Unfortunately, much as I like Zwingli and much as most Protestant Christian denominations of the conservative type plagiarized many of his ideas wholesale, he finds little mention in Christian circles today. Perhaps because he died as a battlefield medic too early to craft a treatise, or maybe we just like people who write big books. Rather, we mostly associate the Reformation with both Martin Luther and John Calvin. Let us go to them in term.
Martin Luther was, as the story goes, a normal German guy. Other than the upper middle class (for his time) upbringing and stand-out academic credential which afforded him a place in law school, no one would fine Luther’s story very remarkable. But, then again, God uses the most unlikely (and probably people lacking self awareness) people to bring about great change, no? Luther, however, never finished his law training, instead opting to become an Augustinian monk; he disappointed his parents, but then again most saints do!
We might call this sudden change, as all the history books commonly agree, born out of a particular worldview. From a young age, he was mired in the eschatology, demonology, and need for religious expression that characterized the early 1500s. Gabriel Biel’s theology found itself exacerbated by beliefs in the end of days and a theology crafted towards a fear of hell. It was understood that the second coming of the Savior, Jesus Christ, was imminent (does this sound familiar? Does it?). Because of this perception, the appearance of demons, witches, and evil spirits occurred because they had little time left to torture the servants of God. The need for sacraments and ceremonies increased, not only to protect one from evil spirits, but to ensure one’s salvation. Religion, in the sense of orthopraxis (right practice), was instrumental in the lives of the people of his era.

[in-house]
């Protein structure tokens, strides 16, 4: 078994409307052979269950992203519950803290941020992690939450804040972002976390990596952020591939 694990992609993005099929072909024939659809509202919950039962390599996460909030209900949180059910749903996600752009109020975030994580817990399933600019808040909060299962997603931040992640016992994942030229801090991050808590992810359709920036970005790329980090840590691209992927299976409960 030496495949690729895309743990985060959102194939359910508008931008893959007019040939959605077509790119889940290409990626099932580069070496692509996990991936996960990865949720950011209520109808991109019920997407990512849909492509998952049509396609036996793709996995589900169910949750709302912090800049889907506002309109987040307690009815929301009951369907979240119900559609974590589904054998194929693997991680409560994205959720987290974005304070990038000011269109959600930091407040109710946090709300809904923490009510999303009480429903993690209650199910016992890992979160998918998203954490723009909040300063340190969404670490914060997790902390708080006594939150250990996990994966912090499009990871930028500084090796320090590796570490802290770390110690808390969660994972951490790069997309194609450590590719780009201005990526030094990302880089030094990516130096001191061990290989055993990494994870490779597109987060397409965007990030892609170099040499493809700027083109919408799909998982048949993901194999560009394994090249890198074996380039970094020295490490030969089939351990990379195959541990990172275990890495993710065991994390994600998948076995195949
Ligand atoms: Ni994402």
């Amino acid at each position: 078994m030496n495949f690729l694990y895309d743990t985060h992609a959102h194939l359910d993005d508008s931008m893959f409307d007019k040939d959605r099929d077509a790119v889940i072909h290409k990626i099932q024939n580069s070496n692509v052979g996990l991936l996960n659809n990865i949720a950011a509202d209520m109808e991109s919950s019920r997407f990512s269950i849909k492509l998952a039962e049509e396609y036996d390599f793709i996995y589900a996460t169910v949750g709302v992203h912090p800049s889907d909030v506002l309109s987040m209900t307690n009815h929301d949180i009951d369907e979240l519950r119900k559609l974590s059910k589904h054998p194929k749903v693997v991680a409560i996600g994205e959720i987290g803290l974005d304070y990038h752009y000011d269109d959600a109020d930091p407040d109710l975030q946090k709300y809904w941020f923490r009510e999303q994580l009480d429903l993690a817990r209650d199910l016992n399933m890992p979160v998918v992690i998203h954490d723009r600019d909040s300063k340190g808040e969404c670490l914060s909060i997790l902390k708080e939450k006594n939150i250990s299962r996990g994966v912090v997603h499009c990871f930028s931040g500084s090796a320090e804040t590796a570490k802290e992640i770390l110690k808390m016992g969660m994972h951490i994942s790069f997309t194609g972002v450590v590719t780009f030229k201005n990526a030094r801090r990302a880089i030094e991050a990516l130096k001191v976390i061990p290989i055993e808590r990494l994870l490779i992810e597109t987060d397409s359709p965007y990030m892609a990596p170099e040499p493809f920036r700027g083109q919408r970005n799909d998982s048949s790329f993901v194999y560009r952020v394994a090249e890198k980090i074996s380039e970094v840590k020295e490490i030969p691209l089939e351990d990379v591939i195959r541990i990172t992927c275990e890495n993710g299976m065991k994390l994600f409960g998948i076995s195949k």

Luther found the overbearing judgment of God an unlivable state; he had to serve God to ensure his own salvation. Thus, Luther found God to be a stern avenger and judge, as well as a protector. The former, however, had greater prominence. Only the assurance of the compassionate Virgin Mary, along with the saints, relieved his all-consuming fear of divine judgment. Luther was heavily influenced (as I will continue to emphasize) by the work of Gabriel Biel, who believed that a non-Christian first has to earn grace by doing one’s best, as we discussed already. It is only after this that God bestows a person grace to do good work.
Luther could not understand how a supposedly loving God could possibly require a human being to earn their salvation in this way. At one point does one earn such grace? God, in Luther’s eyes, required such a standard as to be unattainable by a human being. The divide between God and man was too great for him to handle. There was no assurance of divine acceptance in this system, and these tormenting fears led Luther to become a monk at the age of twenty-one, not only to find the truth but to avoid God’s judgement in any way he could! Even becoming a monk did not allay Luther’s fears, as he continued to wrestle with the text that bore down upon him and the weight of his sinfulness.Luther himself says
Though I lived life as a monk without reproach, I felt that I was a sinner before God with an extremely disturbed conscience.
This was especially prevalent in Romans 1:17, which Luther interpreted in a specific sense:
For in it [the Gospel] the righteousness of God is revealed from faith to faith; as it is written, BUT THE RIGHTEOUS man SHALL LIVE BY FAITH.
This fear lied in his belief in the justice of God as a kind of retributive justice by which God weighed the merits of a human being versus his/her sin. If the good works outweighed the sin, then one was saved; if not, Luther was doomed. However, at some point (undetermined), Luther began to understand this justice in a different light. Luther declares
…at last I began to understand that the justice of God is that free gift of God (I.e., faith) by which the just man lives…this sentence…should be understood in a passive sense as that [gift] whereby a merciful God justifies us through faith…
Thus, the justice of God became the righteousness of God, whereby God gives faith and salvation to people through Christ. Nothing is earned; grace was freely given by God alone, not by any human authority nor by human will. This righteousness can be understood in the sense of acquittal the human’s status before God has been changed from sinner to Christian, quite literally.